[This article was originally published in the OTT Annual Review 2019-2020: think tanks and technology on March 2020.]
‘Technology for society’ is an oversimplified concept. Everything from analysis reports, dashboards, and command centres to self-service websites are put forward as the holy grails of e-governance. Governments are demanding more and more digitisation and technology companies are fulfilling this demand with matching enthusiasm. On the face of it, everything seems alright. So why am I complaining?
Well, more often than not, there is a missing link in the design of these applications: the citizen. We get so wrapped up in the governance and policy implications of a technology solution that the needs of a poor person or that of a grassroots fieldworker are ignored.
Here, think tanks can play the role of a mediator, critic and facilitator, by exploring technology beyond the designer’s tunnel vision to look at the big picture.
As it happens, there are some principles that can be of immediate help to do this – although most of them are barely discussed beyond academia.
For instance, in the field of science and technology studies (STS), a fundamental concept that must be used under all circumstances is the avoidance of ‘technology determinism’. Any social scientist who pursues STS will emphasise that a technology solution imposed from the top, irrespective of good intentions, is destined to fail.
Social science provides several alternative frameworks to understand the social implications of technology much better. For example, Social Construction of Technology Theory emphasises the fact that all technology is socially constructed. Actor-Network Theory allows an understanding of the agencies involved in the use of technology much better.
Sadly, these social frameworks are seldom applied before a technology-related decision is taken.
As an example, enforcing the use of a mobile app by a grassroots health provider to improve efficiency in health services is a technology-deterministic approach as it imposes technology without understanding the needs of the user. Its success is dubious. On the other hand, assuming that a mobile app can contribute to efficiency if combined with process and policy improvements, is a social approach. There have been well quoted failures of technology deterministic initiatives like the ‘one laptop per child’ initiative.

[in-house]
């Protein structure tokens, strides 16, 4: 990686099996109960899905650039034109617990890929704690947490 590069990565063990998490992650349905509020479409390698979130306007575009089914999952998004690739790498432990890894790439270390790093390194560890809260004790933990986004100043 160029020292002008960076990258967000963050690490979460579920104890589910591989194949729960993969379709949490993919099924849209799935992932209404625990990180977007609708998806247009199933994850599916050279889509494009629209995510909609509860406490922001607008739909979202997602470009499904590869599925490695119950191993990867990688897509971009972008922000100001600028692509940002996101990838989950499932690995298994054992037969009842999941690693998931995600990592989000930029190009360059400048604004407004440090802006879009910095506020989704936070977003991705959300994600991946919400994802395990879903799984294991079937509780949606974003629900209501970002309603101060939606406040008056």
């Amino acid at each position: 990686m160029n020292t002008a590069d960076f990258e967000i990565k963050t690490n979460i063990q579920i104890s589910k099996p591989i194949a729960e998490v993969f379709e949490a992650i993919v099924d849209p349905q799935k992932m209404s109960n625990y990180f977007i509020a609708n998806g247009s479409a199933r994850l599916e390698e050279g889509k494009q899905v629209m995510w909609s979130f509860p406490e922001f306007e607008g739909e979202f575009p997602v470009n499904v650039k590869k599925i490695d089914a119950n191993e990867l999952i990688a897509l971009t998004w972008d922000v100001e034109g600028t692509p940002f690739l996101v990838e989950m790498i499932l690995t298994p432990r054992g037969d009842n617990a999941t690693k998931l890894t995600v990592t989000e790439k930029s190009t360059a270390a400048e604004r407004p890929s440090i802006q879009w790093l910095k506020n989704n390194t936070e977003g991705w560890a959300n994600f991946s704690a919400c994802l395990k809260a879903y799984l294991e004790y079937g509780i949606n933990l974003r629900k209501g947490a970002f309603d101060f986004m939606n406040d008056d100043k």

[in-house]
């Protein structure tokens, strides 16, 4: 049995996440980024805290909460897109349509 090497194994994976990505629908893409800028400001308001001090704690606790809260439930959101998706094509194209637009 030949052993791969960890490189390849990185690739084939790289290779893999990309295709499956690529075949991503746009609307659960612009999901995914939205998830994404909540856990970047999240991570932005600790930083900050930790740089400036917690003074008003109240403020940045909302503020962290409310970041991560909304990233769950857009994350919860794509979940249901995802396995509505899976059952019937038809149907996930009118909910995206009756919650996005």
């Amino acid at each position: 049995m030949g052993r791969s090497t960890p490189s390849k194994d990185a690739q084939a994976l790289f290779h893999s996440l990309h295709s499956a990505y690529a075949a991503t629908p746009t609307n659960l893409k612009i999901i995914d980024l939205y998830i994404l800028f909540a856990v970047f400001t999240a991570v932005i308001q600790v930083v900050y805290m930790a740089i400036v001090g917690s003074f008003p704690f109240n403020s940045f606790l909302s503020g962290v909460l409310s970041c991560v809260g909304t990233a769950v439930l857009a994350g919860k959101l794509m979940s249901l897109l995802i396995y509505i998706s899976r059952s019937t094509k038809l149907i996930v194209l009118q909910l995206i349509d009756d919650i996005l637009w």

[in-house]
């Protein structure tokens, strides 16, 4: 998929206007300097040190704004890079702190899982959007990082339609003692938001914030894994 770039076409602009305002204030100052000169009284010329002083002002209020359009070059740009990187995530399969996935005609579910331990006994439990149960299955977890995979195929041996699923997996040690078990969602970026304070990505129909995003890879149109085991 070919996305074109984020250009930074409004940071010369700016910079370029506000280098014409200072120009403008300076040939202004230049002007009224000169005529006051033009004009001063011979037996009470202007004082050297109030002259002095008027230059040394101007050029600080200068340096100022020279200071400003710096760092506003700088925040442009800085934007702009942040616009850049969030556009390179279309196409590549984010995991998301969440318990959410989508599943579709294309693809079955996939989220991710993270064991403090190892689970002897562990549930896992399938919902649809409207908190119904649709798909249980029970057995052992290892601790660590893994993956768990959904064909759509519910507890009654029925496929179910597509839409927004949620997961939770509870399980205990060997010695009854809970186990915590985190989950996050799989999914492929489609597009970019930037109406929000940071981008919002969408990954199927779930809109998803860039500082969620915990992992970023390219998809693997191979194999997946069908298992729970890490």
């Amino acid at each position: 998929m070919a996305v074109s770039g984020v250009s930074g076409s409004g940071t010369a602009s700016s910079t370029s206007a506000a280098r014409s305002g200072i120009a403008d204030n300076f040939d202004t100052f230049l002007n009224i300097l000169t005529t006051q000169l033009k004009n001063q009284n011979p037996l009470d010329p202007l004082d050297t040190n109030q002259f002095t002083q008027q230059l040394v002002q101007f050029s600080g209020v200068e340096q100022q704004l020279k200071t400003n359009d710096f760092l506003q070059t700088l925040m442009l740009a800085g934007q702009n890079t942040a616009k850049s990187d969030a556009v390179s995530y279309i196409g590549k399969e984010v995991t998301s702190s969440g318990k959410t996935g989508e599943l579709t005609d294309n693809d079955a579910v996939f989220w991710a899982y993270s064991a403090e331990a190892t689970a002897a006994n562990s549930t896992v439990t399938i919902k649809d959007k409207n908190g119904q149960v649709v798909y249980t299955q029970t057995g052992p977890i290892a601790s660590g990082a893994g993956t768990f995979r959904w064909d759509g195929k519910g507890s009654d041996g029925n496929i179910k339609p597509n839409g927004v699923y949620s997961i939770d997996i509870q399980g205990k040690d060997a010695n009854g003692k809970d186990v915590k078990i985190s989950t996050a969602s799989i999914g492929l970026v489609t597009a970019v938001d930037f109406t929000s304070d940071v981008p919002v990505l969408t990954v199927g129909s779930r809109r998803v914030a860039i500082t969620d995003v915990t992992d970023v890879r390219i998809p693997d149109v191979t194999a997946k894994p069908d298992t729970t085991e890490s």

Social problems are complex, and more often than not, there is no simple policy or technology solution that comes close to addressing them. In the 1970s, Rittel and Weber proposed the concept of ‘Wicked Problems’ — complex social and policy issues typically found in health, agriculture, and gender issues. There is no good way to tackle these seemingly impossible problems, yet, the ‘Wicked Problem’ framework does help to understand them better.
In recent years, there has been a renewed focus on ‘systems approaches’ that are most suited for technology solution implementation in the context of complex problems. In systems terms, such problems are often called ‘Messy Problems.’ A systems thinking approach focuses on the individuals, as well as the big picture, in an effort to ensure that the solution addresses ‘real’ issues, ordinary citizens and the grassroots workers.
The Center for Study of Science, Technology and Policy (CSTEP) has successfully utilised a bundle of tools like this to manage the complex problems of health and malnutrition of children and women. One example is an integrated tech platform called Solution for Nutrition and Effective Health Access (SNEHA), designed to collate data on health, nutrition and other parameters for service delivery programmes aimed at improving outcomes for mothers and children, that is being piloted in Karnataka.
The tools, concepts and frameworks mentioned in this article are just some among many that can be used. Many other frameworks like ‘inclusive design’ and ‘design ethnography’ also go a long way in ensuring that the solution has addressed issues on the ground.
Think tanks may not necessarily be the creators of the technology-based tools and solutions. But they often have a voice of influence with governments and other stakeholders. Using a structured framework to understand the problems and implications of the technology can benefit society.